With the housing market continuing to boom in many parts of Australia, it’s no wonder some potential home buyers are wondering if they’d be better off continuing to rent. While for others, who are priced out of the property market or can’t save enough for an initial deposit, buying may not be an option.
With rent money often referred to as ‘dead money’ you’d be forgiven for thinking that renting was the inferior choice, but there are transactional costs to do with buying a home, such as stamp duty and home loan interest payments that might be regarded the same way.
So is it better to rent or buy? The answer, like most things to do with the economy, is far from simple.
AMP Capital economist Diana Mousina says that while the question of buying versus renting mainly depends on each individual’s circumstances and stage of life, which city you live in also has an impact.
Sydney or Melbourne
Diana explains that the ‘phenomenal’ house and apartment price growth in Sydney and Melbourne over the past three years has coincided with a large increase in housing construction in these cities (particularly for apartments).
The result of more new properties in Sydney and Melbourne is that rent increases are slowing as an oversupply of property hits the market.
As a consequence, investment returns for property investors are also slowing and Diana says this will lead property price growth in Sydney and Melbourne to slow over the next 2-3 years (especially for apartments).
The combination of slow growth in rents – and the expectation that house price rises will also slow in the next few years – makes renting the better choice in Melbourne, and particularly Sydney, Diana says, as rents become comparatively more affordable and the opportunity for buyers to benefit from the kind of capital gains seen in recent years diminishes.
The rest of Australia
In the other major capital cities, slower house price growth and less new housing construction compared to Sydney and Melbourne in recent years means that rent increases have been stronger, Diana says.
‘The difference between renting or buying is more balanced outside of Sydney and Melbourne,’ she concludes.
What do the statistics tell us?
Statistics from the latest Census reveal that more and more Australians are renting.
In 1991, 26.9% of the population were renting their home compared to 30.9% in the 2016 census.1
In line with the rise in renting, less Australians owned their home – either outright or with a mortgage – in 2016 than they did in 1991, with home ownership dropping from 68.6% to 65.5%.2
Diana says these numbers show the impact that the recent boom in housing prices, coupled with low wages growth, has had on housing affordability, with more households choosing or in many cases having to rent, rather than to buy because of increased difficulty in gaining a foothold on the property ladder.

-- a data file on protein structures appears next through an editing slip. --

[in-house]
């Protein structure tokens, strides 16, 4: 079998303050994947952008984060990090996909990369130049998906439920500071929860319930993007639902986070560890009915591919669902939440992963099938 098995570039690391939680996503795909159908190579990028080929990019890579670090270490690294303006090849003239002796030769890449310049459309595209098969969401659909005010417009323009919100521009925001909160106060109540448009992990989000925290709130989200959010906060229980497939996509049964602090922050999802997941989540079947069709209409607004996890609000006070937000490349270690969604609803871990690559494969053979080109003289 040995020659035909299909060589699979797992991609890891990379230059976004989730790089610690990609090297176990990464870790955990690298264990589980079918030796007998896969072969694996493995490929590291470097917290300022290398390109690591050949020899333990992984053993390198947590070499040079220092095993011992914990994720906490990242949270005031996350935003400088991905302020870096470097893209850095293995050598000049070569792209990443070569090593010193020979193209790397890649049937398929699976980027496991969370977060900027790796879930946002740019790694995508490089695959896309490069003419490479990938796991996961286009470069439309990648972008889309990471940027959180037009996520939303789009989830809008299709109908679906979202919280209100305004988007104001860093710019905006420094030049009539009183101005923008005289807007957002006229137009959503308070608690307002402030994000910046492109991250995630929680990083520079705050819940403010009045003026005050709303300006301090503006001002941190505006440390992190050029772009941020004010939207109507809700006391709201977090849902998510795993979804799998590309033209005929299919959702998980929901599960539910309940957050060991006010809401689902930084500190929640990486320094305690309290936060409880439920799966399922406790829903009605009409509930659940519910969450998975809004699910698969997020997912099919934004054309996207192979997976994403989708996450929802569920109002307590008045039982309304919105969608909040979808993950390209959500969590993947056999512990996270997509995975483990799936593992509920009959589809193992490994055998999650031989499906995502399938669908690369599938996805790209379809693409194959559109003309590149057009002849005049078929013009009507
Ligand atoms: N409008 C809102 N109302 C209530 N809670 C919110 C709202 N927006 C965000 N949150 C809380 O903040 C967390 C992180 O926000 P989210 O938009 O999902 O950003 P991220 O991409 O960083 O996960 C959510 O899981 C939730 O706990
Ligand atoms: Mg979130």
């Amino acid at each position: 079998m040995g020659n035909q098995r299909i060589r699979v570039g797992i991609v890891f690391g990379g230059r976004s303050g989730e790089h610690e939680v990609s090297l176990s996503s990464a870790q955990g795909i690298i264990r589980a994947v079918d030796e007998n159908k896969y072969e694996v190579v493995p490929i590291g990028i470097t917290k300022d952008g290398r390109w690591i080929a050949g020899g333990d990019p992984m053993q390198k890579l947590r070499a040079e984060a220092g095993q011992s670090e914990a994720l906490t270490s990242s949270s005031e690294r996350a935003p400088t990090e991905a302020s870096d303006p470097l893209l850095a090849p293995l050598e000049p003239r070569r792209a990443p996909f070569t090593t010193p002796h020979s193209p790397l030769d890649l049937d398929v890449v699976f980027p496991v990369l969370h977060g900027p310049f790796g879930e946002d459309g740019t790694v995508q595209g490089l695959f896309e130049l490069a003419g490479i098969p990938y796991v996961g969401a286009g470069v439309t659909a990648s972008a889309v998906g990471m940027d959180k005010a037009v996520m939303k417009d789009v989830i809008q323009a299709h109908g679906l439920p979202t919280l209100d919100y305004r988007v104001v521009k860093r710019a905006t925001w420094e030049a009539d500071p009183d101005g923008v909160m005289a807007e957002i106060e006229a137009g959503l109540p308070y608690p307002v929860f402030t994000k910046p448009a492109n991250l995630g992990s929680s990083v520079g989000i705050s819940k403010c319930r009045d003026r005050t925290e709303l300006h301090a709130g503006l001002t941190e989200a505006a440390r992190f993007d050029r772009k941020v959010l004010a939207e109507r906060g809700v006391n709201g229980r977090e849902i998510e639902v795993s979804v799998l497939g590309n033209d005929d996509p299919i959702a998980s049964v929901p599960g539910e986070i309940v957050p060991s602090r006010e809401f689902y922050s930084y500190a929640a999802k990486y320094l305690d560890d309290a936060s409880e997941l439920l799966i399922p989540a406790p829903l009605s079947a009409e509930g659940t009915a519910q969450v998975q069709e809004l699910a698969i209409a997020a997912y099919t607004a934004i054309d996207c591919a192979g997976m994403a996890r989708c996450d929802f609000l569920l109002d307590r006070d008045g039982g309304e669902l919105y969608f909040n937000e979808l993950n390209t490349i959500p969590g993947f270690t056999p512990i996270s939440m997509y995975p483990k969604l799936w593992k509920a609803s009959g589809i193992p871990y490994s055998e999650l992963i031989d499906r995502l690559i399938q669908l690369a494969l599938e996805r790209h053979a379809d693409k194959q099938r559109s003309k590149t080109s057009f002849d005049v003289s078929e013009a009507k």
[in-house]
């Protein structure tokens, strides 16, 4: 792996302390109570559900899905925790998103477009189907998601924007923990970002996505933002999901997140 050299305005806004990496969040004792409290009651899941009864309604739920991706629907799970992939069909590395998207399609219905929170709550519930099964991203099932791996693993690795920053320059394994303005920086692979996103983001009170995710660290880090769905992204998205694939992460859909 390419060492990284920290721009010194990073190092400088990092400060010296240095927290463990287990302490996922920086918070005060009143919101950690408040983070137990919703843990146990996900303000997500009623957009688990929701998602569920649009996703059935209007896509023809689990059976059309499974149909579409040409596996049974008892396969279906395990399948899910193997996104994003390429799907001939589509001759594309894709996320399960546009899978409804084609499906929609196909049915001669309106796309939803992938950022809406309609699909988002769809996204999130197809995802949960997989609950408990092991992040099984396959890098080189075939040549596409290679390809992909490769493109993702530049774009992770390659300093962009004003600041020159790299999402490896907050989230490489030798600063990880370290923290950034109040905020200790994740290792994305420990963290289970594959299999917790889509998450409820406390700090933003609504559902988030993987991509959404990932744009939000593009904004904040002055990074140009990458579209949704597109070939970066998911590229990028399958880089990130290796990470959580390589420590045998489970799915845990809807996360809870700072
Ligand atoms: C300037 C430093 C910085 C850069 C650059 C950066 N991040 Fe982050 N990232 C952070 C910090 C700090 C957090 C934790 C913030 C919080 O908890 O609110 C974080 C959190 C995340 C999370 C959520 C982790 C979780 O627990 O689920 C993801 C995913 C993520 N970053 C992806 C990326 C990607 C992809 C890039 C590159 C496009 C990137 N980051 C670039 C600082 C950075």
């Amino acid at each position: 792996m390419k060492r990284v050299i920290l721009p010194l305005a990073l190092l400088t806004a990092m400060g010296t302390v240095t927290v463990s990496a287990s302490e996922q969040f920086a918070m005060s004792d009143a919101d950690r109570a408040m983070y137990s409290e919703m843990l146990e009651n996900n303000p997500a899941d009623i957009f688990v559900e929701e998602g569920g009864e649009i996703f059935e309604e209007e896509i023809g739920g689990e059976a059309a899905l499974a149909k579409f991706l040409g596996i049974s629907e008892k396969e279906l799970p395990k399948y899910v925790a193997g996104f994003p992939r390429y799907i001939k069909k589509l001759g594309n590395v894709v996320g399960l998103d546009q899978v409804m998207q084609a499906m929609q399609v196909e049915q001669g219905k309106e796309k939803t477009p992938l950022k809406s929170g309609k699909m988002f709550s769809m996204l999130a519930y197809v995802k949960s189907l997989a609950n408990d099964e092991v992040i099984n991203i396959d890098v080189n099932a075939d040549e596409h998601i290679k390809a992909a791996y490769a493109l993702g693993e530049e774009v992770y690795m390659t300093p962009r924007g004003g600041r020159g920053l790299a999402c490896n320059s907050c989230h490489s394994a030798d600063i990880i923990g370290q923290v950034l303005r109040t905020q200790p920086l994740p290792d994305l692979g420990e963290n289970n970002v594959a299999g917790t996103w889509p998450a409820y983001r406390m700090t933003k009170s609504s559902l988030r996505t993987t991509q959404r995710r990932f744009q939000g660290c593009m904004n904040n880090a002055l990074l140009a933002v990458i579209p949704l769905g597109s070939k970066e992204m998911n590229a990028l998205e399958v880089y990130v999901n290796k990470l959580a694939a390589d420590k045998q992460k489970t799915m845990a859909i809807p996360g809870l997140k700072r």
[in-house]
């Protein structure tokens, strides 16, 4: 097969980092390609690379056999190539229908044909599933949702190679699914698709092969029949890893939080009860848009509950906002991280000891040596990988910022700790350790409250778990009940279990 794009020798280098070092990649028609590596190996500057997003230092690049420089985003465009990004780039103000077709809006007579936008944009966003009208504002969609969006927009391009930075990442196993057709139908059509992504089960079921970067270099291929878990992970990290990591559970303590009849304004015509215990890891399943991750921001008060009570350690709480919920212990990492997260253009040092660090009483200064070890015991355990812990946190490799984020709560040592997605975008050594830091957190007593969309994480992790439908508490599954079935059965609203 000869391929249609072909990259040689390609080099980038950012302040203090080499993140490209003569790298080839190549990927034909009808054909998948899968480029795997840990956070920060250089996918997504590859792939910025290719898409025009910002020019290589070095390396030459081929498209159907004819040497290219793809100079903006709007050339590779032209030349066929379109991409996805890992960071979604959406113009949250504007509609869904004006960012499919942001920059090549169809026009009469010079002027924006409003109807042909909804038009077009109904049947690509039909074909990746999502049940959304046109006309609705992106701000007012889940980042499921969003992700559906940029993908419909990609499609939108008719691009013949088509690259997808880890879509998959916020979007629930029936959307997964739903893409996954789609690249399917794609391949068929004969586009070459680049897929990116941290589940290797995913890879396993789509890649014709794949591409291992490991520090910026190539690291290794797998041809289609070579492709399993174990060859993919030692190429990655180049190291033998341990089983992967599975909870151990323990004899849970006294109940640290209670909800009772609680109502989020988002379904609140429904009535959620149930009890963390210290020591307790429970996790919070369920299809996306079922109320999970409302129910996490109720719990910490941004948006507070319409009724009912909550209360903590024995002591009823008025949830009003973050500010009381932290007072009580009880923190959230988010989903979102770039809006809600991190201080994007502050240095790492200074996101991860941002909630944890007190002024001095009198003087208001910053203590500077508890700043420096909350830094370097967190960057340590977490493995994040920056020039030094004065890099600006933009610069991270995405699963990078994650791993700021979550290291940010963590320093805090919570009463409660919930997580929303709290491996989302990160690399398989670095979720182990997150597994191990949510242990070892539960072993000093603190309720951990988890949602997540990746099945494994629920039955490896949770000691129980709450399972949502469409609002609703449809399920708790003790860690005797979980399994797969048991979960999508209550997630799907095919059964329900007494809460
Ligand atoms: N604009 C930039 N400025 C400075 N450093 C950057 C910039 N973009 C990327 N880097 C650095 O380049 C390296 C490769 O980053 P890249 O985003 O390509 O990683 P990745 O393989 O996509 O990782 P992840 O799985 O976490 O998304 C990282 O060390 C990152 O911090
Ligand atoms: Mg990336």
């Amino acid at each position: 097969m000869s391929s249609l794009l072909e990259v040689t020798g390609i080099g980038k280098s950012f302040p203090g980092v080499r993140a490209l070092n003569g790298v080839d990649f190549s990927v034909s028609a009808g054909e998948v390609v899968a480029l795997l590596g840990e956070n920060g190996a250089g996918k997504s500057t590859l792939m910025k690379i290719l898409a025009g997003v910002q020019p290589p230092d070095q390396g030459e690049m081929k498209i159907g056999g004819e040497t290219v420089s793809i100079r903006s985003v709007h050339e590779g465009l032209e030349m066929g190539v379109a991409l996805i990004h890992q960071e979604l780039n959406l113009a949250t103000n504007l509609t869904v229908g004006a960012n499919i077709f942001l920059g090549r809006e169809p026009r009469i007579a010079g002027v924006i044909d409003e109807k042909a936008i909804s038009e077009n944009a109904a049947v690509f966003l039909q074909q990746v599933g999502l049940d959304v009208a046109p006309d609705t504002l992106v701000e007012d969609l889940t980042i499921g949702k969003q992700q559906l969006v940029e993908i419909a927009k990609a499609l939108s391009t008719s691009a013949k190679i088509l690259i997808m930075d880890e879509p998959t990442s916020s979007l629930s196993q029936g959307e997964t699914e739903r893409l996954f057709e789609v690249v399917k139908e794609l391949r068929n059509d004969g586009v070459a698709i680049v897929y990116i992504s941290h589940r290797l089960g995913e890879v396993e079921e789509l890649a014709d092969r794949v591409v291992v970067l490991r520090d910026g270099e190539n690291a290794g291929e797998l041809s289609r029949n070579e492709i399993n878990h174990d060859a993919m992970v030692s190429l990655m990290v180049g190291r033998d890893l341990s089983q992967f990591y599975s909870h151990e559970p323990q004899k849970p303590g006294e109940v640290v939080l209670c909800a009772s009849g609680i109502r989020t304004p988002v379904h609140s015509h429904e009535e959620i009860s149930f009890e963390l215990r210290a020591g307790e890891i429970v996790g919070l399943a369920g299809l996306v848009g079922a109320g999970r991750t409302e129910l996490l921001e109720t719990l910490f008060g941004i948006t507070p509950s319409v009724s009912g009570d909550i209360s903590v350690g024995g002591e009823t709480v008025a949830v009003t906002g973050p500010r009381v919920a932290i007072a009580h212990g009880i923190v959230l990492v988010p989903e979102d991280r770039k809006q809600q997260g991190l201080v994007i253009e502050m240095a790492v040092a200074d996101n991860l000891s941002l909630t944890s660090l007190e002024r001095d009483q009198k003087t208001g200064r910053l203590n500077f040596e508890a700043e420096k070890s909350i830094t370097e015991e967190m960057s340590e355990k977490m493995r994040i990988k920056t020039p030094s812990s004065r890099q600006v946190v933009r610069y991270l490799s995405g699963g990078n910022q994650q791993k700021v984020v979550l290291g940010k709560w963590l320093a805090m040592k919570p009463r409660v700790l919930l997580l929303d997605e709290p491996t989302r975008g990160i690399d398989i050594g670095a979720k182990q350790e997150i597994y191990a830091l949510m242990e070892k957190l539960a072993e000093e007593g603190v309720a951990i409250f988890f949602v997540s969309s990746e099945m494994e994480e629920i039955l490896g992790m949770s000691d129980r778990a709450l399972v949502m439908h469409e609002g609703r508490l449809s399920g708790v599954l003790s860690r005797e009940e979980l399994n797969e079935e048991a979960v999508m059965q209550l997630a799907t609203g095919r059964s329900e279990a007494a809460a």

Weighing the pros and cons
Economics and statistics only tell part of the story, as both renting and buying have their pros and cons:
Benefits of renting:
- You’ll have more short-term financial freedom because you don’t have to pay interest on a home loan, or for landlord expenses such as building maintenance, repairs, rates and property insurance.
- You’re more likely to be able to afford to live in the suburb you want (because you’re not paying for the expenses of owning a home).
Downsides of renting:
- You generally don’t have the same freedom to change or renovate the property like you would if it was your own.
- You’re never sure how long you can stay in a rental property. This might be fine while you’re young and flexible, but as you grow older you might want more certainty and stability.
Benefits of buying:
- You could own your home within 25 to 30 years, or sooner if you pay your home loan off more quickly, and will own an asset which will hopefully have increased in value.
- Owning a home gives you certainty around where you’ll be living and additional security in retirement.
- Because you own your property, you can renovate it, nail pictures into the wall or even remove the walls if you want to!
Downsides of buying:
- The costs of buying a property add up – stamp duty, legal and conveyancing fees, interest, loan fees, pest and building inspections, bank valuation fees, rates, possible strata fees, title registration and ongoing costs of property maintenance and insurance.
- There’s no guarantee the value of your property will increase – it could fall, leaving you with an asset that’s worth less than what you paid for it.
What's right for you?
Diana says that as the housing market goes through cycles every few years, the longer you plan to live in the property the more attractive buying is because home owners will be able to ride out any medium-term price fluctuations.
‘Over the longer term we remain positive on the housing market because of solid fundamentals in the Australian economy,’ she concludes.
For more help
Use our borrowing power calculator to work out how much you could afford to borrow.
For more information about the process of buying a property, check out our Goals info centre page, and whatever you decide, it’s best to seek professional advice and talk to your financial adviser. If you don’t have an adviser but would like to speak to one call us on 131 267 or use our online tool.
Under a new scheme, individuals (who've never owned a home) are accessing a portion of their super savings to do so.